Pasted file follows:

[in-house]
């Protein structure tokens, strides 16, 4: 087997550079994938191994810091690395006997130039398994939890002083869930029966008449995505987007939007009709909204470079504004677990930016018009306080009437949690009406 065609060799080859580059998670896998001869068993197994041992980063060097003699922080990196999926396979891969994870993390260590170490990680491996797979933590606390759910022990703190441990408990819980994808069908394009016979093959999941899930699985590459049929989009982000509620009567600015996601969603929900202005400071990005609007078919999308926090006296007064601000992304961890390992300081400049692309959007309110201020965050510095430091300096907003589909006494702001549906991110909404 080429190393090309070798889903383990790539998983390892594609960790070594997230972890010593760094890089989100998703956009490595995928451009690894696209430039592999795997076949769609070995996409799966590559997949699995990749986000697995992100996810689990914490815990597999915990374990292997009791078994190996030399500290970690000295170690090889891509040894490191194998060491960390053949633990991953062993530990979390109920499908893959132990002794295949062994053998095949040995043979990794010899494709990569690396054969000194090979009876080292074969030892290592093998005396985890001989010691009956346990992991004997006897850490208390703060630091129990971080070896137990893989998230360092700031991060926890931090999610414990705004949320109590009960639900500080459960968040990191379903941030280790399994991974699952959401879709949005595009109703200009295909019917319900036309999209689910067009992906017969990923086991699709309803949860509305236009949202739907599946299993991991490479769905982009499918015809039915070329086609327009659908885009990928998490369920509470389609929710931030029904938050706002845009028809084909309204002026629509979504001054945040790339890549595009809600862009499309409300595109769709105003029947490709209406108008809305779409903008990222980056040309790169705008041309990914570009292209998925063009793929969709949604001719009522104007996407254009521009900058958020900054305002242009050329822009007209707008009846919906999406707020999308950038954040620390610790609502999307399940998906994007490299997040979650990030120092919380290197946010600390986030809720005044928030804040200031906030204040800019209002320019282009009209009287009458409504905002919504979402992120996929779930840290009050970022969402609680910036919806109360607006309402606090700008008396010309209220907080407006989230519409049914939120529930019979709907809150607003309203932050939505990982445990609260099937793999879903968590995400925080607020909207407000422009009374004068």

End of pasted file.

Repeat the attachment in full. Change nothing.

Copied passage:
[in-house]
């Protein structure tokens, strides 16, 4: 087997550079994938191994810091690395006997130039398994939890002083869930029966008449995505987007939007009709909204470079504004677990930016018009306080009437949690009406 065609060799080859580059998670896998001869068993197994041992980063060097003699922080990196999926396979891969994870993390260590170490990680491996797979933590606390759910022990703190441990408990819980994808069908394009016979093959999941899930699985590459049929989009982000509620009567600015996601969603929900202005400071990005609007078919999308926090006296007064601000992304961890390992300081400049692309959007309110201020965050510095430091300096907003589909006494702001549906991110909404 080429190393090309070798889903383990790539998983390892594609960790070594997230972890010593760094890089989100998703956009490595995928451009690894696209430039592999795997076949769609070995996409799966590559997949699995990749986000697995992100996810689990914490815990597999915990374990292997009791078994190996030399500290970690000295170690090889891509040894490191194998060491960390053949633990991953062993530990979390109920499908893959132990002794295949062994053998095949040995043979990794010899494709990569690396054969000194090979009876080292074969030892290592093998005396985890001989010691009956346990992991004997006897850490208390703060630091129990971080070896137990893989998230360092700031991060926890931090999610414990705004949320109590009960639900500080459960968040990191379903941030280790399994991974699952959401879709949005595009109703200009295909019917319900036309999209689910067009992906017969990923086991699709309803949860509305236009949202739907599946299993991991490479769905982009499918015809039915070329086609327009659908885009990928998490369920509470389609929710931030029904938050706002845009028809084909309204002026629509979504001054945040790339890549595009809600862009499309409300595109769709105003029947490709209406108008809305779409903008990222980056040309790169705008041309990914570009292209998925063009793929969709949604001719009522104007996407254009521009900058958020900054305002242009050329822009007209707008009846919906999406707020999308950038954040620390610790609502999307399940998906994007490299997040979650990030120092919380290197946010600390986030809720005044928030804040200031906030204040800019209002320019282009009209009287009458409504905002919504979402992120996929779930840290009050970022969402609680910036919806109360607006309402606090700008008396010309209220907080407006989230519409049914939120529930019979709907809150607003309203932050939505990982445990609260099937793999879903968590995400925080607020909207407000422009009374004068």